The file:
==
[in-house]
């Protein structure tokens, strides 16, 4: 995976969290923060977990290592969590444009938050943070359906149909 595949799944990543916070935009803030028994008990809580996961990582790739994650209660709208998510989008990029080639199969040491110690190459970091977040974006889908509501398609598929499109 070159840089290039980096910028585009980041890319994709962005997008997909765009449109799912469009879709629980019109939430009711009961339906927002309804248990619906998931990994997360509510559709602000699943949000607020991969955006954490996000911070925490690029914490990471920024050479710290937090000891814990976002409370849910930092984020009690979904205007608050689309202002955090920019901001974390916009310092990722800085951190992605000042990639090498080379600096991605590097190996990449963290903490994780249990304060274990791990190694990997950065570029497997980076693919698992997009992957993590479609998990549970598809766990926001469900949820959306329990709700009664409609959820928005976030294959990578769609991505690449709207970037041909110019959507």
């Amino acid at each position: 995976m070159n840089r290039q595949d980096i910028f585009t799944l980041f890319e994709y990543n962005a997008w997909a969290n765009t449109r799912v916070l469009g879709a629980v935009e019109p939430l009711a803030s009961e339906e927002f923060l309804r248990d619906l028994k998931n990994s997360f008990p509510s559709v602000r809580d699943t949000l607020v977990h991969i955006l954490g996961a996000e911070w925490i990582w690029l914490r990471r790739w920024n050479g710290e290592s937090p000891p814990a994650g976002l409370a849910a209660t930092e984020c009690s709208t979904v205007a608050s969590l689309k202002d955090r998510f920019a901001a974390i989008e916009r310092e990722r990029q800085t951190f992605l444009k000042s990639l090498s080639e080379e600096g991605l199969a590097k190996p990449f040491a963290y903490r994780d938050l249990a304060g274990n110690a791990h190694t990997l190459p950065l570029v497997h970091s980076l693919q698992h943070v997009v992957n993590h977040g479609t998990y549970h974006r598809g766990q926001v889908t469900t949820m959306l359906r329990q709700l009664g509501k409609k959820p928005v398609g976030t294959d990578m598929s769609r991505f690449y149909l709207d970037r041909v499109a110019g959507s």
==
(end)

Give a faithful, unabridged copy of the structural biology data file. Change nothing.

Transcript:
[in-house]
């Protein structure tokens, strides 16, 4: 995976969290923060977990290592969590444009938050943070359906149909 595949799944990543916070935009803030028994008990809580996961990582790739994650209660709208998510989008990029080639199969040491110690190459970091977040974006889908509501398609598929499109 070159840089290039980096910028585009980041890319994709962005997008997909765009449109799912469009879709629980019109939430009711009961339906927002309804248990619906998931990994997360509510559709602000699943949000607020991969955006954490996000911070925490690029914490990471920024050479710290937090000891814990976002409370849910930092984020009690979904205007608050689309202002955090920019901001974390916009310092990722800085951190992605000042990639090498080379600096991605590097190996990449963290903490994780249990304060274990791990190694990997950065570029497997980076693919698992997009992957993590479609998990549970598809766990926001469900949820959306329990709700009664409609959820928005976030294959990578769609991505690449709207970037041909110019959507």
């Amino acid at each position: 995976m070159n840089r290039q595949d980096i910028f585009t799944l980041f890319e994709y990543n962005a997008w997909a969290n765009t449109r799912v916070l469009g879709a629980v935009e019109p939430l009711a803030s009961e339906e927002f923060l309804r248990d619906l028994k998931n990994s997360f008990p509510s559709v602000r809580d699943t949000l607020v977990h991969i955006l954490g996961a996000e911070w925490i990582w690029l914490r990471r790739w920024n050479g710290e290592s937090p000891p814990a994650g976002l409370a849910a209660t930092e984020c009690s709208t979904v205007a608050s969590l689309k202002d955090r998510f920019a901001a974390i989008e916009r310092e990722r990029q800085t951190f992605l444009k000042s990639l090498s080639e080379e600096g991605l199969a590097k190996p990449f040491a963290y903490r994780d938050l249990a304060g274990n110690a791990h190694t990997l190459p950065l570029v497997h970091s980076l693919q698992h943070v997009v992957n993590h977040g479609t998990y549970h974006r598809g766990q926001v889908t469900t949820m959306l359906r329990q709700l009664g509501k409609k959820p928005v398609g976030t294959d990578m598929s769609r991505f690449y149909l709207d970037r041909v499109a110019g959507s």